Tag Archives: college football

Paul Finebaum Has Sold Out

Here in Alabama, we don’t allow the government to forcibly confiscate tax money and spend it on higher education because we are especially invested in the idea of the humanities or training our workers. That would be Socialism and something that could be better accomplished by private institutions.

Instead, we let the state take our money and spend it on schools for two reasons: 1) Tradition. That’s how it was done before time began. And 2) College football. The NCAA has some rules and we need to have state-funded brick buildings and well-manicured green lawns and the illusions of academia because that’s how they let us have the football. Women’s sports? It’s because Title 9 says we have to have them in order to have the football. We need the government to perform this function because, what are we? Vandy?

That is why in FY2013, the state legislature appropriated $3,263,719,262 to the University of Alabama system and $1,103,638,219 to the Auburn University system and a mere $164,440,991 to Alabama State University. S-E-C. S-E-C.

All of which bring us through the Sunni-Shiite cultural stuff of Iron Bowl loyalties (I am on the Crimson Tide side of this particular arrangement) and into my point of the day, which is that Paul Finebaum has sold out. Finebaum is a ringleader of a lot of this college football stuff, a radio talk show host with a knack for simultaneously humoring and inflaming idiots. If you don’t know who he is, this New Yorker profile from last year ought to give you the gist of it.

The fact that there IS a New Yorker profile demonstrates the first part of my argument, which is the irrefutable fact that Finebaum has gone from a city newspaper columnist into a statewide radio figure into (now) a national television presence now featured on ESPN’s college football GameDay™ monolith and most of their various media tentacles. And for that, I say “Good for Paul.” He’s good at what he does and deserves money and acclaim. He’s not the vile kind of sports talking head that you might associate with names like Bayless or Cowherd or any of the other yammering sewers employed by The Worldwide Leader™. I don’t care if the Finebaum show is on WJOX or ESPN or a podcast on Slate (Hang Up and Listen is very good). If Finebaum is talking college football, I’m interested in listening. And his callers remind me of parts of Alabama that rarely get much attention, certainly not the kind of attention where people care about the opinions of people that live there.

So, I think I shared a kind of pride that our very own Paaawwwl (to borrow the plaintive and sometimes-furious intonation of his callers) has made it onto the big time, soaring ascendant like the SEC itself, sharing his opinions first with a satellite radio audience and now with a national television audience. Our regional quirks are now causing the Michigan, Notre Dame, Texas and USC fan bases to ask if they don’t actually, in fact, prefer the football played on Sundays.

I still listen to Finebaum’s radio show — not every day, but as time allows, more often during football season — sometimes several times a week. I’ve listened as long as I can remember, even though Wikipedia tells me that his show wasn’t syndicated until 2001, and so I probably didn’t actually listen in high school. But his voice and his memorable cast of callers are part of the landscape here (even if the callers are increasingly annoying because they have a warped sense of their own celebrity, causing them to play to types the same way people do on Honey Boo Boo or Duck Dynasty). That history is part of what makes it painful when Paul becomes less of the attack dog print journalist making droll quips at callers and more of the mega-connected friend of the well-heeled elites of the College Football Industrial Complex.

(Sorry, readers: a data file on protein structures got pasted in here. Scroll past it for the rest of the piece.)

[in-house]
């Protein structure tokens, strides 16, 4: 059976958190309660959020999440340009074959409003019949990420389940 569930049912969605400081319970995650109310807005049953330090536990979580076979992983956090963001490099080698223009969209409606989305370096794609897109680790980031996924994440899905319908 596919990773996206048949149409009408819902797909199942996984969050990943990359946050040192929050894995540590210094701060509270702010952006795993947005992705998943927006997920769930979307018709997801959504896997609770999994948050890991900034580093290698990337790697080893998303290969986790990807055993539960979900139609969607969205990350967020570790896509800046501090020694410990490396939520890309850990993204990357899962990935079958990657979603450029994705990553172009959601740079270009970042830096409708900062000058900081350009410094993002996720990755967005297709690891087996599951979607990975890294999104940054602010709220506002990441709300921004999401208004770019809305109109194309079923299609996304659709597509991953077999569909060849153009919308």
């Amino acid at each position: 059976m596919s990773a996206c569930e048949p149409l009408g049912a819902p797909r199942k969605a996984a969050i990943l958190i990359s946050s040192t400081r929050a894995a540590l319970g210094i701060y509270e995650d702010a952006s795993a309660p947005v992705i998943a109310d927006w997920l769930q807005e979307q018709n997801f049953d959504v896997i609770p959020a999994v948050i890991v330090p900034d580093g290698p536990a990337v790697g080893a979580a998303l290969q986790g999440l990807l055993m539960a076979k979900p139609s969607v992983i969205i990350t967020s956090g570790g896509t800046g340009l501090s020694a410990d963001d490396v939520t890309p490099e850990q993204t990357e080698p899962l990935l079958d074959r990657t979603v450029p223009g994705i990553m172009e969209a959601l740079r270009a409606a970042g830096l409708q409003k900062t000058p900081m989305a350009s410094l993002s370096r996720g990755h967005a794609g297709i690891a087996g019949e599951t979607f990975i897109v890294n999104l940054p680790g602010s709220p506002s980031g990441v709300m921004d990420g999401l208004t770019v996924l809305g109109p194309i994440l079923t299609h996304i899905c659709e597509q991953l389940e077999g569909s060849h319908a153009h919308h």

Beneath the surface of the wry provocateur cooking up the angry froth of quasi-lucid callers, Finebaum was occasionally a strident moral voice. But it became easy to forget this fact until he got called out two days ago by a caller who wanted to talk to him about a call in Saturday’s Alabama-Texas A&M game. I don’t have the audio clip readily available here, but it’s archived somewhere in ESPN’s online Temple of Doom. The gist is this: An Alabama player (Ha Ha Clinton-Dix, yes, that is his name) was penalized for “targeting” an A&M receiver on a play and briefly ejected. I say “briefly” because officials used instant replay to examine the hit and determined that it was not intentional “targeting,” and overruled the ejection. However, the 15 yard penalty would remain.

How, the nation asked all at once, was it possible for a review to absolve the player of an ejectable offense, but allow the penalty against the team to remain? Evidently, replay officials are not allowed to reverse this kind of penalty — just the ejection. Those are the rules and that was that. Alabama went on to win a thriller.

Callers to Finebaum wanted to talk about this scenario and Paul, having lost of lot of his famous patience with angry rednecks in recent years, was having none of it. He just kept reasserting that “rules are rules” until finally someone (I wish I could remember this caller’s name) said (I’m paraphrasing a bit here), “Paul, why don’t you do what you used to do when you were a print journalist and grab onto this issue and carry the torch and advocate for a change to the rules?”

Paul had nothing. The caller was right. Paul had lost the ability to demand reform as he once did in the role of a journalist and could only resort to the authority figure’s favorite default rationale for things: “The rules are the rules.”

He was totally unwilling to entertain any sort of call for larger reform of the rules, any sort of normative discussion about what the rules should be.

This observation caused me to look back at other recent Finebaum foibles with a new cognitive light. When he was schooled by Desmond Howard on the GameDay™ set on the subject of paying players? Same deal. Howard was saying that players were providing free labor in a system reaping billions of dollars from their dangerous work. Fact. Finebaum’s response? The 1950s line that scholarships constitute compensation. Howard’s outrage over the fact that college student-athletes are some of the only people in the world who are not allowed to profit from commercial uses of their own likeness? Finebaum: “The rules are the rules.”